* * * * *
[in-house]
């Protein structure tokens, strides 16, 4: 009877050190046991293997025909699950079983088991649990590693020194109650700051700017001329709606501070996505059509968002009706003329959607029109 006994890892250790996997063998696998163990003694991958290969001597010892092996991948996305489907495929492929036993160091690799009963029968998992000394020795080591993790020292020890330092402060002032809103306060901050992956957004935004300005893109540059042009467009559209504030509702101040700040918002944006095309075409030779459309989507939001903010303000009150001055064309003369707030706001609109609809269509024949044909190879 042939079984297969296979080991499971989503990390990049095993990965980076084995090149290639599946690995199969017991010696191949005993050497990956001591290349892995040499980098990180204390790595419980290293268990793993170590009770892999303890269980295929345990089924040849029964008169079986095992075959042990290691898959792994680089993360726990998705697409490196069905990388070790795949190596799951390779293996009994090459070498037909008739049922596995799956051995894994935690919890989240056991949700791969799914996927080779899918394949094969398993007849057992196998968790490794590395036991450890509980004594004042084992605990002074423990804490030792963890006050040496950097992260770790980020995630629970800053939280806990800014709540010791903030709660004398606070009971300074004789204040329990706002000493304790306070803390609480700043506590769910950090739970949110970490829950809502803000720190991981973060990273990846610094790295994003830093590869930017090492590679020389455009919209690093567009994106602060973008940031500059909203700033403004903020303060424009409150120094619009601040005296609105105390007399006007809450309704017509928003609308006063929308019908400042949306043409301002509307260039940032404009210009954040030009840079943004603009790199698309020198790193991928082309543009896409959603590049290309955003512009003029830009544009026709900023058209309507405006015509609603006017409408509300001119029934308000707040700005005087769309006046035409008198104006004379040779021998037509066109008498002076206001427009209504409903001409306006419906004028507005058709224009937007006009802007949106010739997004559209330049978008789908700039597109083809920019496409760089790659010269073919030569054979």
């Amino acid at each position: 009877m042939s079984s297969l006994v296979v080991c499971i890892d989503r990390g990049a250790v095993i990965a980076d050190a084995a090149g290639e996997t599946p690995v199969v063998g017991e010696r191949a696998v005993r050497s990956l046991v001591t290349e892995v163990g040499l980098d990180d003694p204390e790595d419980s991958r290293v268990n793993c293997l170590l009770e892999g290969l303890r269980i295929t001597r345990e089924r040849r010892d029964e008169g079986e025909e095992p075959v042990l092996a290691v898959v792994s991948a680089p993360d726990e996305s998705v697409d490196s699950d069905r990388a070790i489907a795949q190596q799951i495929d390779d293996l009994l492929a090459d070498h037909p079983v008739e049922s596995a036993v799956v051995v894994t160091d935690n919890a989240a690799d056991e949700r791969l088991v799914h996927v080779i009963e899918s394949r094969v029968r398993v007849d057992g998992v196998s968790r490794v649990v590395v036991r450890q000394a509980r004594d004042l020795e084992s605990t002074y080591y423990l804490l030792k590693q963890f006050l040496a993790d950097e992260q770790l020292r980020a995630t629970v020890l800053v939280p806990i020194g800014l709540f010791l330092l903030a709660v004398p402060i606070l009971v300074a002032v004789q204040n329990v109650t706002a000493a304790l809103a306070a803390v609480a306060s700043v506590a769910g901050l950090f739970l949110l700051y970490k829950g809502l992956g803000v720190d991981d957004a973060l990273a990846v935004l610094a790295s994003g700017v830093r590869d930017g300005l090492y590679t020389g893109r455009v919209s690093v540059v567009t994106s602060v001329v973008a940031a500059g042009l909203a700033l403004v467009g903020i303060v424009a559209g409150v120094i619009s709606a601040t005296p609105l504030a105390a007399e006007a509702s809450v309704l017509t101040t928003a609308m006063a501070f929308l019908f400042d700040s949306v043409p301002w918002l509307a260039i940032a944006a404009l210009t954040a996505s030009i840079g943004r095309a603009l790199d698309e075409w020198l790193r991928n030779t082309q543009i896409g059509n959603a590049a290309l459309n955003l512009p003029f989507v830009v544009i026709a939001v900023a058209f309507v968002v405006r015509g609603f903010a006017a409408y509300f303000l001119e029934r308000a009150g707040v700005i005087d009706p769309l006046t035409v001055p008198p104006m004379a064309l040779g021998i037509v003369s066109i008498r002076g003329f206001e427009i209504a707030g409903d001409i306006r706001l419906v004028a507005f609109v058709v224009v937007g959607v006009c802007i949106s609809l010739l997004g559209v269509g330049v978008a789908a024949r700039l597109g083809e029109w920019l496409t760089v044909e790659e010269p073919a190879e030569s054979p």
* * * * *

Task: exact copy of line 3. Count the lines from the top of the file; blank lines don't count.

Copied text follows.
């Amino acid at each position: 009877m042939s079984s297969l006994v296979v080991c499971i890892d989503r990390g990049a250790v095993i990965a980076d050190a084995a090149g290639e996997t599946p690995v199969v063998g017991e010696r191949a696998v005993r050497s990956l046991v001591t290349e892995v163990g040499l980098d990180d003694p204390e790595d419980s991958r290293v268990n793993c293997l170590l009770e892999g290969l303890r269980i295929t001597r345990e089924r040849r010892d029964e008169g079986e025909e095992p075959v042990l092996a290691v898959v792994s991948a680089p993360d726990e996305s998705v697409d490196s699950d069905r990388a070790i489907a795949q190596q799951i495929d390779d293996l009994l492929a090459d070498h037909p079983v008739e049922s596995a036993v799956v051995v894994t160091d935690n919890a989240a690799d056991e949700r791969l088991v799914h996927v080779i009963e899918s394949r094969v029968r398993v007849d057992g998992v196998s968790r490794v649990v590395v036991r450890q000394a509980r004594d004042l020795e084992s605990t002074y080591y423990l804490l030792k590693q963890f006050l040496a993790d950097e992260q770790l020292r980020a995630t629970v020890l800053v939280p806990i020194g800014l709540f010791l330092l903030a709660v004398p402060i606070l009971v300074a002032v004789q204040n329990v109650t706002a000493a304790l809103a306070a803390v609480a306060s700043v506590a769910g901050l950090f739970l949110l700051y970490k829950g809502l992956g803000v720190d991981d957004a973060l990273a990846v935004l610094a790295s994003g700017v830093r590869d930017g300005l090492y590679t020389g893109r455009v919209s690093v540059v567009t994106s602060v001329v973008a940031a500059g042009l909203a700033l403004v467009g903020i303060v424009a559209g409150v120094i619009s709606a601040t005296p609105l504030a105390a007399e006007a509702s809450v309704l017509t101040t928003a609308m006063a501070f929308l019908f400042d700040s949306v043409p301002w918002l509307a260039i940032a944006a404009l210009t954040a996505s030009i840079g943004r095309a603009l790199d698309e075409w020198l790193r991928n030779t082309q543009i896409g059509n959603a590049a290309l459309n955003l512009p003029f989507v830009v544009i026709a939001v900023a058209f309507v968002v405006r015509g609603f903010a006017a409408y509300f303000l001119e029934r308000a009150g707040v700005i005087d009706p769309l006046t035409v001055p008198p104006m004379a064309l040779g021998i037509v003369s066109i008498r002076g003329f206001e427009i209504a707030g409903d001409i306006r706001l419906v004028a507005f609109v058709v224009v937007g959607v006009c802007i949106s609809l010739l997004g559209v269509g330049v978008a789908a024949r700039l597109g083809e029109w920019l496409t760089v044909e790659e010269p073919a190879e030569s054979p």